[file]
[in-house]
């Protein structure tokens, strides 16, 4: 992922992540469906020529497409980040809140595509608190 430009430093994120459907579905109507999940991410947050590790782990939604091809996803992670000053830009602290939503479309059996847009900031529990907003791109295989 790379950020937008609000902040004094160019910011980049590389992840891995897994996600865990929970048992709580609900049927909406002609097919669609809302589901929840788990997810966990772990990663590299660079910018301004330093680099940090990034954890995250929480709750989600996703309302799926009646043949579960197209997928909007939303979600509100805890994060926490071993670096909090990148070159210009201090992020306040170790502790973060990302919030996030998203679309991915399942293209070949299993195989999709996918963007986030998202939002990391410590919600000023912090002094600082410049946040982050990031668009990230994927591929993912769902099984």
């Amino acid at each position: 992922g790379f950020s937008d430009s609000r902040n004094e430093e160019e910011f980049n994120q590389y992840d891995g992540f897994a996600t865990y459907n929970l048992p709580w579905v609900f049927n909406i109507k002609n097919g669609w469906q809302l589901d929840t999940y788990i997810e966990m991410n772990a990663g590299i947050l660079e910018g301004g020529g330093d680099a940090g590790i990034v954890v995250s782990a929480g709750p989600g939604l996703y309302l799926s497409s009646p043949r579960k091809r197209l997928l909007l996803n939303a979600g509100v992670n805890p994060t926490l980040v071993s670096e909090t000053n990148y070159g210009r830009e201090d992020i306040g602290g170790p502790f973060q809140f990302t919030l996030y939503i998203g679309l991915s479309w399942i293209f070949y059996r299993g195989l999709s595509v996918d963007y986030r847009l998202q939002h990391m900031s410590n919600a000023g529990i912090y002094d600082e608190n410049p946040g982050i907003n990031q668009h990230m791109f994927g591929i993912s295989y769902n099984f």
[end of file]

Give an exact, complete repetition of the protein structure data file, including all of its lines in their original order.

[in-house]
């Protein structure tokens, strides 16, 4: 992922992540469906020529497409980040809140595509608190 430009430093994120459907579905109507999940991410947050590790782990939604091809996803992670000053830009602290939503479309059996847009900031529990907003791109295989 790379950020937008609000902040004094160019910011980049590389992840891995897994996600865990929970048992709580609900049927909406002609097919669609809302589901929840788990997810966990772990990663590299660079910018301004330093680099940090990034954890995250929480709750989600996703309302799926009646043949579960197209997928909007939303979600509100805890994060926490071993670096909090990148070159210009201090992020306040170790502790973060990302919030996030998203679309991915399942293209070949299993195989999709996918963007986030998202939002990391410590919600000023912090002094600082410049946040982050990031668009990230994927591929993912769902099984």
């Amino acid at each position: 992922g790379f950020s937008d430009s609000r902040n004094e430093e160019e910011f980049n994120q590389y992840d891995g992540f897994a996600t865990y459907n929970l048992p709580w579905v609900f049927n909406i109507k002609n097919g669609w469906q809302l589901d929840t999940y788990i997810e966990m991410n772990a990663g590299i947050l660079e910018g301004g020529g330093d680099a940090g590790i990034v954890v995250s782990a929480g709750p989600g939604l996703y309302l799926s497409s009646p043949r579960k091809r197209l997928l909007l996803n939303a979600g509100v992670n805890p994060t926490l980040v071993s670096e909090t000053n990148y070159g210009r830009e201090d992020i306040g602290g170790p502790f973060q809140f990302t919030l996030y939503i998203g679309l991915s479309w399942i293209f070949y059996r299993g195989l999709s595509v996918d963007y986030r847009l998202q939002h990391m900031s410590n919600a000023g529990i912090y002094d600082e608190n410049p946040g982050i907003n990031q668009h990230m791109f994927g591929i993912s295989y769902n099984f």